Delta employees, undeterred by up to 30 inches of snow that grounded air travel along the East Coast, rallied Sunday to restart the airline’s operations. Many volunteered on days off and pitched in wherever needed to get customers moving again.

At New York’s JFK International Airport, Delta employees resumed flight operations less than 24 hours after 30.1 inches blanketed the airport. The first flight, to the Dominican Republic, boarded just before 3 p.m. Delta flights also resumed at Philadelphia Sunday afternoon.

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Even at Washington, D.C., airports, where flights remained grounded Sunday, Delta ramp agents at Dulles International Airport volunteered to come in and clear the ramps of 29 inches of snow for Monday’s anticipated 9 a.m. resumption of operations. Other employees went to work to open the Delta ticket counter on Saturday in case the airport was able to open, said Alpha Toure, Delta’s Station Manager at Dulles.

“It shows the dedication employees have to this company and our customers,” Toure said Sunday. “It’s been an adventure here, but everyone is in good spirits and pulling together. That is what makes this team exceptional.”

Stephanie Baldwin, Director-Airport Services at JFK, said numerous customers took her aside to thank Delta for doing such a nice job of re-accommodating passengers. She herself spent part of the morning helping customers from behind the ticket counter.

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Several of Delta’s leaders at JFK spent the night at the airport to help speed the airline’s restart today, while de-icing crews worked not only on aircraft but on the frozen ramps. Other employees pitched in wherever they could, Baldwin said. “Employees bought baby clothes and formula for grandparents with an infant grandchild who were traveling from Thailand through JFK to Raleigh-Durham and got delayed over the weekend,” Baldwin said.

By mid-afternoon, Delta anticipated a near-full mainline operation at both JFK and LaGuardia airports, though the Delta Connection regional operation has been canceled through the rest of the day.

In Philadelphia, operations also restarted Sunday afternoon thanks in part to maintenance and ground equipment employees who stayed overnight to start tugs every hour to prevent them from freezing, said Judy McMurtry, Station Manager-Philadelphia. Some even cleaned walkways with snow plows to minimize clean-up for hired contractors who came when snow began to fall.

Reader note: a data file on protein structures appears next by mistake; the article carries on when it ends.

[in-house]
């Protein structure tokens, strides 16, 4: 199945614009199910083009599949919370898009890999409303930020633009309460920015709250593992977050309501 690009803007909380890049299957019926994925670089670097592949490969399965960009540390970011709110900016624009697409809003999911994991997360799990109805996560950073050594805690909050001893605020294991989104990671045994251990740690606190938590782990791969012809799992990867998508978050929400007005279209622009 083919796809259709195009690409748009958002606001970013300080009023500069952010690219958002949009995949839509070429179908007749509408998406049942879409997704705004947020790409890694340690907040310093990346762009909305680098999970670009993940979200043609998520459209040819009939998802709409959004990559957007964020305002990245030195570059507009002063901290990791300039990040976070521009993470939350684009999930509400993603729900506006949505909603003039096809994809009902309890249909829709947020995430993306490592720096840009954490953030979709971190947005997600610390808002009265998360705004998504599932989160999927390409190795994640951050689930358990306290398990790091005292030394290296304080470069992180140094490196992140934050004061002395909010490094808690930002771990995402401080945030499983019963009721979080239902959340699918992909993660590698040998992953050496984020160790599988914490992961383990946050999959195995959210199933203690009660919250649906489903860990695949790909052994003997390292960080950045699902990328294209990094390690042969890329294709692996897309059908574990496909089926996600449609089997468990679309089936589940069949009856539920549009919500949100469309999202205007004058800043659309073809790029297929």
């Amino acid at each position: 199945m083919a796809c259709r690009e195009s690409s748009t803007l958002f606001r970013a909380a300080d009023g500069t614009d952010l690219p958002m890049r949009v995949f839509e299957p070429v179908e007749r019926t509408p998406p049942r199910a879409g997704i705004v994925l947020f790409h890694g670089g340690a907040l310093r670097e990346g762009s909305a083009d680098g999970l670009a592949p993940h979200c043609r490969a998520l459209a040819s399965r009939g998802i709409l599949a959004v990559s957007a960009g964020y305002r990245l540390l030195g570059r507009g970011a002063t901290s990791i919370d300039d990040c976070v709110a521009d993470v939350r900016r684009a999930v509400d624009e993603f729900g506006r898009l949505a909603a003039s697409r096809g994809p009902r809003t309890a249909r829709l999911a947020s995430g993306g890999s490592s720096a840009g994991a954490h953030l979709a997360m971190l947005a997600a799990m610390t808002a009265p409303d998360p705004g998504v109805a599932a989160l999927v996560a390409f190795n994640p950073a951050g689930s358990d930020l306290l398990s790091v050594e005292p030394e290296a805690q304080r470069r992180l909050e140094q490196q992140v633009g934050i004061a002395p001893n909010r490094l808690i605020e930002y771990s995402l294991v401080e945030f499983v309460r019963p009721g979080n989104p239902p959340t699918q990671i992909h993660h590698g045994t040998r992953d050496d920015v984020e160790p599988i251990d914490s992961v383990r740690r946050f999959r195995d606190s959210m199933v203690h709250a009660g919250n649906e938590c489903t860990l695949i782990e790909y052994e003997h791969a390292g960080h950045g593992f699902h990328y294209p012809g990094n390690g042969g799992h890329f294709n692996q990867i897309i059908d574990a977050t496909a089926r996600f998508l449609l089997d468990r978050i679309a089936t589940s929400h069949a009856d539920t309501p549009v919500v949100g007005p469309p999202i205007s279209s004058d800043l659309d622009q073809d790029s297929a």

At Reagan National Airport in Washington, employees spent Sunday preparing for an anticipated restart Monday morning. Employees kept flights running as long as they could Friday night before conditions became unsafe.

“Long after all other airlines had suspended operations, the Delta team managed to turn six flights to get our customers safely on their way,” said Dion Moncur, Station Manager-Reagan National. “I’m very proud of the awesome level of teamwork that was displayed on Friday by customer service, Tech Ops and ground equipment employees to keep the operation and our customers going.”

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Delta employees gathered in their Philadelphia hotel lobby Sunday morning when a customer approached the group and asked, “I see you guys are getting together…that seems like good news, right?”

McMurtry replied, “Yes, were getting ready to get the operation started up again.”  The customer responded, “That’s great!”  McMurtry asked, “Oh, are you flying Delta?” and the customer exclaimed, “Of course!”

NOTE: Delta’s winter weather waiver remains in place to allow customers to make one-time changes to their travel plans and be accommodated on flights after the storm passes. Customers are advised to check flight status on Delta.com or through the Fly Delta Mobile App.

Staffers Elizabeth Wolf in New York City and Courtney Williams, Rachel Solomon and Shannon Ledwich in Atlanta contributed to this report.

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